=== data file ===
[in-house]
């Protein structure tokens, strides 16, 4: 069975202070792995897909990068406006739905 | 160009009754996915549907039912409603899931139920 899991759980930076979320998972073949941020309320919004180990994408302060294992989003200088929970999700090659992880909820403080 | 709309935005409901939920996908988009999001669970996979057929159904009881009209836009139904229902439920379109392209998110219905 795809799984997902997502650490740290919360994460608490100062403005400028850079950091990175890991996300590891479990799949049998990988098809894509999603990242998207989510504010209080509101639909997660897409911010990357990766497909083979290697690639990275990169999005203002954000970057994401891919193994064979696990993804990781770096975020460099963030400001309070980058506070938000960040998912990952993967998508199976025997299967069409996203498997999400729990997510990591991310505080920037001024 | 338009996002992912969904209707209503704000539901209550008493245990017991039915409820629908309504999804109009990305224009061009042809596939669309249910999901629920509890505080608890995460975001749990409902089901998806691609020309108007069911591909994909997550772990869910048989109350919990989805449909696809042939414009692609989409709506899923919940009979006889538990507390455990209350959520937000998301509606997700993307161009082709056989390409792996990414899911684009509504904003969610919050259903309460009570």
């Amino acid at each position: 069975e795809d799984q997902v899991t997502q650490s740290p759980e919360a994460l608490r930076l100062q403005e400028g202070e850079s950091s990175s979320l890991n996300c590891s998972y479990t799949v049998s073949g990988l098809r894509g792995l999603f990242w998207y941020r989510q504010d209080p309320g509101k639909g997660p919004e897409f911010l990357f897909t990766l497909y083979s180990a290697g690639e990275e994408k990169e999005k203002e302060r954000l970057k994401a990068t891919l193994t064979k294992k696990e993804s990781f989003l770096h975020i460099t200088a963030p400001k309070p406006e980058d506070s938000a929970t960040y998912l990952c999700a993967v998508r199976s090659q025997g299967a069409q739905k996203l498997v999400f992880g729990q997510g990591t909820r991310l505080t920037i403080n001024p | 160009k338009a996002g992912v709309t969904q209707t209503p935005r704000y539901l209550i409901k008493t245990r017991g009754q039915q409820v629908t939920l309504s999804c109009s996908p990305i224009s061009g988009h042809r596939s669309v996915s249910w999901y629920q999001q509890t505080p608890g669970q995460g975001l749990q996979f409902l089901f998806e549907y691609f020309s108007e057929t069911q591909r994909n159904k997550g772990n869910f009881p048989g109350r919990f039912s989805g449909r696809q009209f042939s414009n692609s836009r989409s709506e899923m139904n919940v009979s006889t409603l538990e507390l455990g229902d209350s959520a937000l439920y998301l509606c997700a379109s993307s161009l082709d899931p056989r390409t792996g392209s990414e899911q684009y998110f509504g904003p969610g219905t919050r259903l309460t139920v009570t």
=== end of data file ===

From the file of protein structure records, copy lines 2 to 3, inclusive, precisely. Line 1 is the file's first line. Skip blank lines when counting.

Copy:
């Protein structure tokens, strides 16, 4: 069975202070792995897909990068406006739905 | 160009009754996915549907039912409603899931139920 899991759980930076979320998972073949941020309320919004180990994408302060294992989003200088929970999700090659992880909820403080 | 709309935005409901939920996908988009999001669970996979057929159904009881009209836009139904229902439920379109392209998110219905 795809799984997902997502650490740290919360994460608490100062403005400028850079950091990175890991996300590891479990799949049998990988098809894509999603990242998207989510504010209080509101639909997660897409911010990357990766497909083979290697690639990275990169999005203002954000970057994401891919193994064979696990993804990781770096975020460099963030400001309070980058506070938000960040998912990952993967998508199976025997299967069409996203498997999400729990997510990591991310505080920037001024 | 338009996002992912969904209707209503704000539901209550008493245990017991039915409820629908309504999804109009990305224009061009042809596939669309249910999901629920509890505080608890995460975001749990409902089901998806691609020309108007069911591909994909997550772990869910048989109350919990989805449909696809042939414009692609989409709506899923919940009979006889538990507390455990209350959520937000998301509606997700993307161009082709056989390409792996990414899911684009509504904003969610919050259903309460009570």
């Amino acid at each position: 069975e795809d799984q997902v899991t997502q650490s740290p759980e919360a994460l608490r930076l100062q403005e400028g202070e850079s950091s990175s979320l890991n996300c590891s998972y479990t799949v049998s073949g990988l098809r894509g792995l999603f990242w998207y941020r989510q504010d209080p309320g509101k639909g997660p919004e897409f911010l990357f897909t990766l497909y083979s180990a290697g690639e990275e994408k990169e999005k203002e302060r954000l970057k994401a990068t891919l193994t064979k294992k696990e993804s990781f989003l770096h975020i460099t200088a963030p400001k309070p406006e980058d506070s938000a929970t960040y998912l990952c999700a993967v998508r199976s090659q025997g299967a069409q739905k996203l498997v999400f992880g729990q997510g990591t909820r991310l505080t920037i403080n001024p | 160009k338009a996002g992912v709309t969904q209707t209503p935005r704000y539901l209550i409901k008493t245990r017991g009754q039915q409820v629908t939920l309504s999804c109009s996908p990305i224009s061009g988009h042809r596939s669309v996915s249910w999901y629920q999001q509890t505080p608890g669970q995460g975001l749990q996979f409902l089901f998806e549907y691609f020309s108007e057929t069911q591909r994909n159904k997550g772990n869910f009881p048989g109350r919990f039912s989805g449909r696809q009209f042939s414009n692609s836009r989409s709506e899923m139904n919940v009979s006889t409603l538990e507390l455990g229902d209350s959520a937000l439920y998301l509606c997700a379109s993307s161009l082709d899931p056989r390409t792996g392209s990414e899911q684009y998110f509504g904003p969610g219905t919050r259903l309460t139920v009570t």